Blogs ahead of newspapers on iPod story
From the Post:
The iPod accounts for 75 percent of all MP3 players sold in the
United States, according to NPD Group Inc. in Port Washington, N.Y. Cupertino,
Calif.-based Apple has shipped 21.8 million iPods since Jobs introduced
the player in October 2001, with 18.1 million units sold in the past four
"Apple invented and publicly released the iPod interface before the
Microsoft patent application cited by the examiner was filed," Apple
spokeswoman Natalie Kerris said yesterday in a statement. The company has received
other patents related to the iPod and has other patents pending on the
device, she said.
Apple's application, filed a year after the iPod was introduced,
was rejected July 13. The documents do not identify the iPod by name, a
common omission in such petitions [?; the document in question is a patent application]. It describes a "portable, pocket-sized
multimedia asset player" capable of managing MP3 music files including "a song
title, a song artist, a song album, a song length."
The Washington Post noted: The rejection was reported Tuesday by AppleInsider.com.
The San Francisco Chronicle also had a story on August 12. Some of the text:
But for now, the latest decision does give a boost to Microsoft and
the makers of portable music players that connect with the software giant's
Windows Media Player.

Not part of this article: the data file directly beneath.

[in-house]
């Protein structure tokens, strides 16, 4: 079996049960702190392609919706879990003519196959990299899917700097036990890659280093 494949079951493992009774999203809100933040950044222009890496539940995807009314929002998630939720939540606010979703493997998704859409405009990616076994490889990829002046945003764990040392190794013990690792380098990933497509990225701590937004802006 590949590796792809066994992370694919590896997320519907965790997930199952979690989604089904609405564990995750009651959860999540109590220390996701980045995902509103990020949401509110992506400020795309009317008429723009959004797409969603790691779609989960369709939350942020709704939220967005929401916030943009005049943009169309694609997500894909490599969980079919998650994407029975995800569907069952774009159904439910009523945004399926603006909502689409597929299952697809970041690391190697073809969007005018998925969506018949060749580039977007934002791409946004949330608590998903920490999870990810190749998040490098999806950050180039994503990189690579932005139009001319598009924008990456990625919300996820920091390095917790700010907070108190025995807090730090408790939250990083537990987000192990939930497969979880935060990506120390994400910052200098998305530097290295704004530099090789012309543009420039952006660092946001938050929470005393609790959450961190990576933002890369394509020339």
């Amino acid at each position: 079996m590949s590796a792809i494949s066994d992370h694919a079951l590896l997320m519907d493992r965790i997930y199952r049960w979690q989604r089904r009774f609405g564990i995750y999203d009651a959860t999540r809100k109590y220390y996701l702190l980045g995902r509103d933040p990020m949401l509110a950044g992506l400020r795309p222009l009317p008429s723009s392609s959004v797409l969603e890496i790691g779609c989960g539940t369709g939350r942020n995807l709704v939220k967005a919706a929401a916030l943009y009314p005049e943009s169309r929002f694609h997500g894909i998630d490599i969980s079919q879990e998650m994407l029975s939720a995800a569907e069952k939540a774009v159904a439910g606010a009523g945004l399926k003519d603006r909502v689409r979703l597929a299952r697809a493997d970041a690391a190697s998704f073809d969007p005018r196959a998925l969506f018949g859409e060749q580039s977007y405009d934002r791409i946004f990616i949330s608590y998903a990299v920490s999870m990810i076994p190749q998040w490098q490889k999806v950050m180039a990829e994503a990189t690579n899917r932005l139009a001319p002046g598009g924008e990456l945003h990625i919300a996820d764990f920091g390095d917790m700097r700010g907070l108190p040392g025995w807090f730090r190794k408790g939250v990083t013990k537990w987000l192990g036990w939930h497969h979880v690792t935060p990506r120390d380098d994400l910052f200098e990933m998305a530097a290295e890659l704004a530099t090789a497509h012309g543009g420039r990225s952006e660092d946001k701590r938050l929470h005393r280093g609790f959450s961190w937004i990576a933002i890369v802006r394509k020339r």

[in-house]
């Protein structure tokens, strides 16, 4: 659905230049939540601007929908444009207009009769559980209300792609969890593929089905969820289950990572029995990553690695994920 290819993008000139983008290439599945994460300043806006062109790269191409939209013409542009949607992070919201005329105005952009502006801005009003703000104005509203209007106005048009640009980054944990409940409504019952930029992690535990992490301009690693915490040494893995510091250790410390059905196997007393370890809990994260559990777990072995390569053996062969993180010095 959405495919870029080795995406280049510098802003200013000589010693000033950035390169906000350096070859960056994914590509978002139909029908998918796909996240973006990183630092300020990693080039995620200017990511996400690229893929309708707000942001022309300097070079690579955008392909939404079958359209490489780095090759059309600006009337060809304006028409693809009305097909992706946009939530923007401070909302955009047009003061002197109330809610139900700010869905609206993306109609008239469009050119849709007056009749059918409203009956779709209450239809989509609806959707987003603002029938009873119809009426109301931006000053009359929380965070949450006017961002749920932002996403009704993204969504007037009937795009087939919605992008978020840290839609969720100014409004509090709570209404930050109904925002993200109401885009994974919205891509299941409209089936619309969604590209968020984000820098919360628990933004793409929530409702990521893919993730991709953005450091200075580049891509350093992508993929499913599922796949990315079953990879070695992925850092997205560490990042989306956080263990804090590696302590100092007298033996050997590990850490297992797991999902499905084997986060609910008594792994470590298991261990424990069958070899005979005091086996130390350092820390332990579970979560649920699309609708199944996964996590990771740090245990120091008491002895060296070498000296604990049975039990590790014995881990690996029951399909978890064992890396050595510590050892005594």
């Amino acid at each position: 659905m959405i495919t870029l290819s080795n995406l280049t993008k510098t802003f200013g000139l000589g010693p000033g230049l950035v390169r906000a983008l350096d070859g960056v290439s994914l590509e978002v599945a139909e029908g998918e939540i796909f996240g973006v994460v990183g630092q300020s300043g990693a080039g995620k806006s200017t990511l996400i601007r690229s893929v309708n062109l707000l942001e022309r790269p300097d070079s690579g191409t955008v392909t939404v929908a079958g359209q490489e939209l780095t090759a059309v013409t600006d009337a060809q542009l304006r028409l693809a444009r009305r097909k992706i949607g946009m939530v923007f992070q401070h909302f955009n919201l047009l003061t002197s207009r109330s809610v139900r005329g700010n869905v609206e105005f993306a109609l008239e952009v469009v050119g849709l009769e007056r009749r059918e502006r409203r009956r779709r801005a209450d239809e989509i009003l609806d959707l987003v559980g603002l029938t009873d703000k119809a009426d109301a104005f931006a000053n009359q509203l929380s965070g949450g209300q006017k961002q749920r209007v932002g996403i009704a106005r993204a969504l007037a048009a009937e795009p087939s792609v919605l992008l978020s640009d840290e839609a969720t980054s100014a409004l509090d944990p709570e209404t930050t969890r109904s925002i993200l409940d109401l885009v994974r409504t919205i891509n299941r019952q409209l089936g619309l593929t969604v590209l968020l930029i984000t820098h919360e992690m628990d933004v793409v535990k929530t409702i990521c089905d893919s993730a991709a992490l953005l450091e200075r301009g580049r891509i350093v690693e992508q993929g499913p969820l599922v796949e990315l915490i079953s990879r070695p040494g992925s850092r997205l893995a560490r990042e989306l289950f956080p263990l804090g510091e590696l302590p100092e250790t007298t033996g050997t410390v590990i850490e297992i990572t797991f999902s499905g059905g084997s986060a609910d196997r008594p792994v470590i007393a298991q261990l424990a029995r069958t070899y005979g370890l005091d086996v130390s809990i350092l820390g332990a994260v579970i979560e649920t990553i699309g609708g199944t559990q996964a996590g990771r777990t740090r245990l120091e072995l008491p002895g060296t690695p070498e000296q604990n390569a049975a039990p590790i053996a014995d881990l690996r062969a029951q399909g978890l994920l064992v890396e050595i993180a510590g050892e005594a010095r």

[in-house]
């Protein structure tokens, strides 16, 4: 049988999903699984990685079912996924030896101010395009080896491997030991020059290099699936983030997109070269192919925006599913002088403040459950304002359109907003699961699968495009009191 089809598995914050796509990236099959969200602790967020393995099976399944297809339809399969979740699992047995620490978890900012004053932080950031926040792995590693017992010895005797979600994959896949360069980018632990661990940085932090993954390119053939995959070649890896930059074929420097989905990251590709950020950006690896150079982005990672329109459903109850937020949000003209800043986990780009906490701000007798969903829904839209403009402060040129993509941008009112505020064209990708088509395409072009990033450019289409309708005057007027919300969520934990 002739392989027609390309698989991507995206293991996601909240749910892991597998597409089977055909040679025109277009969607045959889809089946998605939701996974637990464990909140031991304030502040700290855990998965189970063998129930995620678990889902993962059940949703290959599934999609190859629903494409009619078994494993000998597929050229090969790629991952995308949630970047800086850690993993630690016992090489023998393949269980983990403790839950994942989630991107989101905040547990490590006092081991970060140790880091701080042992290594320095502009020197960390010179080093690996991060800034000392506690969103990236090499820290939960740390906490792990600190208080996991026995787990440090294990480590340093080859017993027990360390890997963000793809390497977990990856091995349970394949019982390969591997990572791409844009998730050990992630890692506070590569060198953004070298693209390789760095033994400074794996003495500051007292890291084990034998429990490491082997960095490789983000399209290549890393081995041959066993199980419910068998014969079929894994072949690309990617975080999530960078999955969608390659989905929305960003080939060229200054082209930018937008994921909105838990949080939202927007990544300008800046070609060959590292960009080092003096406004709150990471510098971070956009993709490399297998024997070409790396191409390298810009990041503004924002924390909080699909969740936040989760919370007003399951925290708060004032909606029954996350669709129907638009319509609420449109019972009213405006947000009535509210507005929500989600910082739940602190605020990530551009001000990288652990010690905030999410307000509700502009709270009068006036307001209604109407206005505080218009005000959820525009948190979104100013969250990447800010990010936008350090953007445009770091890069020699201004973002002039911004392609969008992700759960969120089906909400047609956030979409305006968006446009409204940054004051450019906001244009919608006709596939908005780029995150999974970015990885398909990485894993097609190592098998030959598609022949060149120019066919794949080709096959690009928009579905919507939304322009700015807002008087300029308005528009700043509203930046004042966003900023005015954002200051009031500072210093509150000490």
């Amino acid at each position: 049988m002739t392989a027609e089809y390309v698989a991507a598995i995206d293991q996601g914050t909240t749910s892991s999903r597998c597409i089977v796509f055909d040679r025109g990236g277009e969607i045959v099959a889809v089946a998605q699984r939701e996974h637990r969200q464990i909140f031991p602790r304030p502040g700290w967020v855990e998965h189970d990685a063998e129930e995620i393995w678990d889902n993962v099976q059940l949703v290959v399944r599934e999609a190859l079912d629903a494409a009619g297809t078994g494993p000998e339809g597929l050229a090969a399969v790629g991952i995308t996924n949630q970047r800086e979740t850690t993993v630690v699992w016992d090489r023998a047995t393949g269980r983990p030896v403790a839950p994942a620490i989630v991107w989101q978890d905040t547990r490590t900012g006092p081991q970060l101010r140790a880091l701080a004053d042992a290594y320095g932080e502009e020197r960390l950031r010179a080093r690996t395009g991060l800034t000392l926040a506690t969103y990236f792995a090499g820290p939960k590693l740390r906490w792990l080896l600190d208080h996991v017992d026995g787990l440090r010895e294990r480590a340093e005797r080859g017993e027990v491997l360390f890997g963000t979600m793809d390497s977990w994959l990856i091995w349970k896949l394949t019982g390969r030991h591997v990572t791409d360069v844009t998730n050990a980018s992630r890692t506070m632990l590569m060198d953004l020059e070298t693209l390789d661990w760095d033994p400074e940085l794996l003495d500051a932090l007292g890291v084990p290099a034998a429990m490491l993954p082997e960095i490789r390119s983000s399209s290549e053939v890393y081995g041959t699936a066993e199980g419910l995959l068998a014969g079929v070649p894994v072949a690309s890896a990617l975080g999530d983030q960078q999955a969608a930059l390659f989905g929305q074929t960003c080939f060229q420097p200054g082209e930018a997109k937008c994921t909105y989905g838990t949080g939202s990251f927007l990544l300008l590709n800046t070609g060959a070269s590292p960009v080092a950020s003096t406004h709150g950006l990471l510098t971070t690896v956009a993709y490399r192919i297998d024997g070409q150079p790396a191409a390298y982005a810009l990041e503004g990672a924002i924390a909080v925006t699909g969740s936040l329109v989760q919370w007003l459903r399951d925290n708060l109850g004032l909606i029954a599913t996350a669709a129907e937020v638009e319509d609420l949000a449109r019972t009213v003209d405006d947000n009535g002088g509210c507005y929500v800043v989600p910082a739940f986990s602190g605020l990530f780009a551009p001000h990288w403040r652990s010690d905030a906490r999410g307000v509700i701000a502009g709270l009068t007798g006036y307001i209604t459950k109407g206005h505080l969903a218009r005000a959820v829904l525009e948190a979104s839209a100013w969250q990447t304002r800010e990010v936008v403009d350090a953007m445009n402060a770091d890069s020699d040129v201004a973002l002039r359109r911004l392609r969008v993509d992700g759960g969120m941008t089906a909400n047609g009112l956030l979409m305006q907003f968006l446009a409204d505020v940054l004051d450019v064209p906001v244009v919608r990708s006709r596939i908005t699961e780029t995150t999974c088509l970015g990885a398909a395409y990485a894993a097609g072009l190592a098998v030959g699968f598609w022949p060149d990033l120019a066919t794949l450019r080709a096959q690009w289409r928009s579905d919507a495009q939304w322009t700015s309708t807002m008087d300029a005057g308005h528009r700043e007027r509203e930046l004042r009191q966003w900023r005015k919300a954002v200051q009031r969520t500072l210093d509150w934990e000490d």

"At the very least, (the rejection) can make it harder for Apple to
protect their interface against competitors with (similar software). The worst
case is if someone else has the patent, they can sue Apple for infringement,"
said Ross Rubin, an analyst at the industry research firm NPD Group.
Although Apple wasn't the first to make and sell portable digital
music players, iPod's sleek design and user-friendly controls have helped
make it by far the most popular player on the market.
About one-third of Apple's revenue is associated with iPod sales.
But Apple's legal headache could have been easily avoided if the
firm had simply filed the patent application early.
Although Apple introduced the iPod in November 2001, the firm
didn't file a provisional patent application until the following July, and a full
application was filed in October 2002.
"It is a little bit odd that (Apple) didn't file at least the
provisional application earlier," said Colby Springer, an intellectual property
attorney at Carr & Ferrell in Palo Alto.
However, Springer believes Apple may successfully argue that the
details of the iPod were made public prior to Platt's patent application.
In fact, one of the supporting documents Apple has filed with the
patent office is the firm's press release, dated November 2001, announcing the
"My guess is that the (patent official) may have just skipped over
that declaration," he said.
One day earlier, August 11, the Seattle Times had a story with the text:
Microsoft said Apple Computer's best-selling iPod music player will
face increased competition from new products in the end-of-year shopping
Microsoft is working with electronics makers including Royal Philips
Electronics, Samsung Electronics and Creative Technology to design and
test music players that rival iPod, said Erik Huggers, head of Microsoft's
Digital Media Division.
"Come this fall there is going to be a number of devices that get
close to competing with Apple's iPod," Huggers said yesterday in San Francisco.
By the second quarter of next year, "There is going to be a whole lineup of
products that can compete with Apple in industrial design, usability,
functionality and features."